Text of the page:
If you grew up in the 90s and early 2000s, you apparently still bethink downloading MP3 files to build your music collection, and afire up to 10 times as many of these onto audio discs than you could with acceptable CD tracks.

I didn’t just remind you of MP3s to make you feel old first thing on a Monday morning; I also wanted you to know that the Fraunhofer Convention for Integrated Circuits – the German agency that invented the audio format and licenses some patents for it – has clearly concluded its licensing program.

This doesn’t mean that MP3s stored on your hard drive will stop working, but don’t expect to see many new accessories professing abutment for the format from here on out.

For many music fans, myself included, the MP3 holds a deeper acceptation than just a file format. Growing up in India as a 90s kid, western music simply wasn’t as attainable through my adolescence and teen years as it is today. So what’s a kid to do when they’re hunting for new rock releases and genre-defining metal albums? Head to the internet, of course.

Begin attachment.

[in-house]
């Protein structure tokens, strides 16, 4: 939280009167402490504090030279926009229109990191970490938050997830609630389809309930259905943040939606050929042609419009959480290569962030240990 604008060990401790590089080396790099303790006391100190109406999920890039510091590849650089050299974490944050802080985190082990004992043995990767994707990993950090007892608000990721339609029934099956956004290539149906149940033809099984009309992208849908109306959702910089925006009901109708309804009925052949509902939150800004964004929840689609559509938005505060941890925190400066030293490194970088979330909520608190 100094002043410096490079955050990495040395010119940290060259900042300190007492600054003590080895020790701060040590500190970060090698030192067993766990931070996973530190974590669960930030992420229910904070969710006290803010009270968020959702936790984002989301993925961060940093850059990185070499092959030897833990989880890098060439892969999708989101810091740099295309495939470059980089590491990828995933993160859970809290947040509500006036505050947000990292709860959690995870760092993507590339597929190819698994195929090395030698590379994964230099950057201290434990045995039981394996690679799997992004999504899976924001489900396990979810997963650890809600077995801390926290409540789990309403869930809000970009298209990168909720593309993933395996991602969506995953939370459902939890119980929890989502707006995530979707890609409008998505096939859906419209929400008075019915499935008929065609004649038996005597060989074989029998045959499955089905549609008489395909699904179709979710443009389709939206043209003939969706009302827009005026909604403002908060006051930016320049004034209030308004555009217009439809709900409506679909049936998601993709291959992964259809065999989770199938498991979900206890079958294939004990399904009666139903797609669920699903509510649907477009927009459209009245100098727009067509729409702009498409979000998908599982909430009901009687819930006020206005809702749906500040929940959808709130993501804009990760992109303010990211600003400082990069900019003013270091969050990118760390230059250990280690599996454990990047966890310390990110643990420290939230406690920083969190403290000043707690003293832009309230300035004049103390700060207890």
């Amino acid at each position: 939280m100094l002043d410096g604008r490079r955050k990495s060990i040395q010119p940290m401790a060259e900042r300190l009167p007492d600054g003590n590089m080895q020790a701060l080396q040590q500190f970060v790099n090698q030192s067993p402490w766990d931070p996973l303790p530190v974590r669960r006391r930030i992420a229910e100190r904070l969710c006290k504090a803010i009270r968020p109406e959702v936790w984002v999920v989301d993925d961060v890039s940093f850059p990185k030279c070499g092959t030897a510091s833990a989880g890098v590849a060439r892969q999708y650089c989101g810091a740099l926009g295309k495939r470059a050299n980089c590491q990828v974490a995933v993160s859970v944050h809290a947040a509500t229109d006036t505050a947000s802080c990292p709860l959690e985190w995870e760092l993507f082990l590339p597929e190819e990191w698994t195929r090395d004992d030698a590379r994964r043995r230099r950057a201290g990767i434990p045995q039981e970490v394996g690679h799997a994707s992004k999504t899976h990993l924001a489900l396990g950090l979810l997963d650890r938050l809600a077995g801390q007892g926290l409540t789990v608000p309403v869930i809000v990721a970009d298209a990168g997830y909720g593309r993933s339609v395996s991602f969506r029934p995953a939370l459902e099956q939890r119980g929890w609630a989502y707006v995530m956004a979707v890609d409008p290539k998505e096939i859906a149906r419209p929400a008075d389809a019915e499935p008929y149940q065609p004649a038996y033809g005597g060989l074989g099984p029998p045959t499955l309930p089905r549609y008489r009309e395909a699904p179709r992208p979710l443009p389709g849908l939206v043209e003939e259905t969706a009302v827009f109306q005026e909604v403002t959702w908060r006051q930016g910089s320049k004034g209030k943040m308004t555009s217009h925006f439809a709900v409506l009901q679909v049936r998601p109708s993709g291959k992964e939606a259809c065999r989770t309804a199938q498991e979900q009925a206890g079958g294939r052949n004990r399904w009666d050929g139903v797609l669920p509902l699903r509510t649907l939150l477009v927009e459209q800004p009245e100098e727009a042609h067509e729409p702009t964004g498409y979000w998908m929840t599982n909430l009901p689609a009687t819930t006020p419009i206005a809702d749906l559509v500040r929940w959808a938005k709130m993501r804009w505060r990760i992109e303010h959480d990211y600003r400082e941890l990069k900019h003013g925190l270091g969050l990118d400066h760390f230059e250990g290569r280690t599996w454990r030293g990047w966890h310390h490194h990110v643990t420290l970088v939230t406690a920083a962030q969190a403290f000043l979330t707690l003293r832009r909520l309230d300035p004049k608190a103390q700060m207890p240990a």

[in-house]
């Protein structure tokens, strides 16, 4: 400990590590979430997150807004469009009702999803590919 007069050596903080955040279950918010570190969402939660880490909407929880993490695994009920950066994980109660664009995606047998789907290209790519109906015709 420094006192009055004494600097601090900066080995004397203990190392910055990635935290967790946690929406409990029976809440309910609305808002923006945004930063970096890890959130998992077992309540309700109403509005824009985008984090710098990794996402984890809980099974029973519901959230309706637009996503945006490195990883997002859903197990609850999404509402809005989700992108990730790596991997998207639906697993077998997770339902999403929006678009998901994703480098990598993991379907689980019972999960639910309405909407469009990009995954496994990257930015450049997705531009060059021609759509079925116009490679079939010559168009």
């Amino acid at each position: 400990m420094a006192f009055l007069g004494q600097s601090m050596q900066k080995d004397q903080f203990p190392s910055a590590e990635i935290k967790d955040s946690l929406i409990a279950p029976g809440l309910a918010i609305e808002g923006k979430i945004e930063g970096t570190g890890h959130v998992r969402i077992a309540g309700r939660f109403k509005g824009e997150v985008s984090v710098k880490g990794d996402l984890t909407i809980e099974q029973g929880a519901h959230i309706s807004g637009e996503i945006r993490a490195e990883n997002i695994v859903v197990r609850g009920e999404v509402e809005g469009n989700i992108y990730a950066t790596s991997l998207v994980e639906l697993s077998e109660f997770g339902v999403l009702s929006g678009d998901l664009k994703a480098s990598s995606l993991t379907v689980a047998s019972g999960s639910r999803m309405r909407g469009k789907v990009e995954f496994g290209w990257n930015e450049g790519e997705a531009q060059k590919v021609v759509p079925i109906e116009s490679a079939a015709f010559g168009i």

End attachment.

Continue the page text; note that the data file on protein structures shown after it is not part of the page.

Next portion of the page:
Online, I was able to analyze an ocean of music from every corner of the globe, ascertain artists I’d never heard of in my life, and advance an ear for well crafted songs. As I slowly grew my accumulating one track at a time and shared curated selections with peers and fellow music lovers, I was beholden for the befalling to affix with likeminded people over the years and bond over a shared love for the stylings of Incubus, Metallica, Toad the Wet Sprocket, and Death.

In a statement, the German convention noted that while MP3 is still accepted among some consumers, newer formats like AAC “can bear more appearance and a higher audio affection at much lower bitrates.” It’s not wrong: these formats are indeed better for alive and accustomed more advice than MP3s ever could. It’s just not all that easy to let go, though.

Farewell, dear MP3, and thanks for the memories.

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